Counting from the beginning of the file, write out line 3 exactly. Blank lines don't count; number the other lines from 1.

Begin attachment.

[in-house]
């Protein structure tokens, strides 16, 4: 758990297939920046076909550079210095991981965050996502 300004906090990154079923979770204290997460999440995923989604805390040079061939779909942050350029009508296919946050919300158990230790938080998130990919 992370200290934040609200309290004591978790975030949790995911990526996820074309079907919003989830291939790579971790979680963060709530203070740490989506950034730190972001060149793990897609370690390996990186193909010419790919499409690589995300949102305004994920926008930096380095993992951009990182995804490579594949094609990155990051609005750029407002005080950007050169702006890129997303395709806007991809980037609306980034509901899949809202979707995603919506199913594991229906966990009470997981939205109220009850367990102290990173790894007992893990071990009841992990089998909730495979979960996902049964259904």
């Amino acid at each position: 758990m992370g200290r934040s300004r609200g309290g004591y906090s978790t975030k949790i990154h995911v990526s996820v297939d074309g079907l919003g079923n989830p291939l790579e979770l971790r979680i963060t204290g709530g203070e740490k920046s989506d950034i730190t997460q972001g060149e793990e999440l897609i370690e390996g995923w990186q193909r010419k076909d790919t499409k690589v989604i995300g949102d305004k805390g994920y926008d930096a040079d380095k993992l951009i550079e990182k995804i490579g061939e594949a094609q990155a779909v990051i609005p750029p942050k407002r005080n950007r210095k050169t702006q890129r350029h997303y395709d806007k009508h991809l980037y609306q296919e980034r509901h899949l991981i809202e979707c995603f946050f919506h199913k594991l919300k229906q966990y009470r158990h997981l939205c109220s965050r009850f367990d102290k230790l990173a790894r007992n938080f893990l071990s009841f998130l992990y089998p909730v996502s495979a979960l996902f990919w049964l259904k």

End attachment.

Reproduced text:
């Amino acid at each position: 758990m992370g200290r934040s300004r609200g309290g004591y906090s978790t975030k949790i990154h995911v990526s996820v297939d074309g079907l919003g079923n989830p291939l790579e979770l971790r979680i963060t204290g709530g203070e740490k920046s989506d950034i730190t997460q972001g060149e793990e999440l897609i370690e390996g995923w990186q193909r010419k076909d790919t499409k690589v989604i995300g949102d305004k805390g994920y926008d930096a040079d380095k993992l951009i550079e990182k995804i490579g061939e594949a094609q990155a779909v990051i609005p750029p942050k407002r005080n950007r210095k050169t702006q890129r350029h997303y395709d806007k009508h991809l980037y609306q296919e980034r509901h899949l991981i809202e979707c995603f946050f919506h199913k594991l919300k229906q966990y009470r158990h997981l939205c109220s965050r009850f367990d102290k230790l990173a790894r007992n938080f893990l071990s009841f998130l992990y089998p909730v996502s495979a979960l996902f990919w049964l259904k």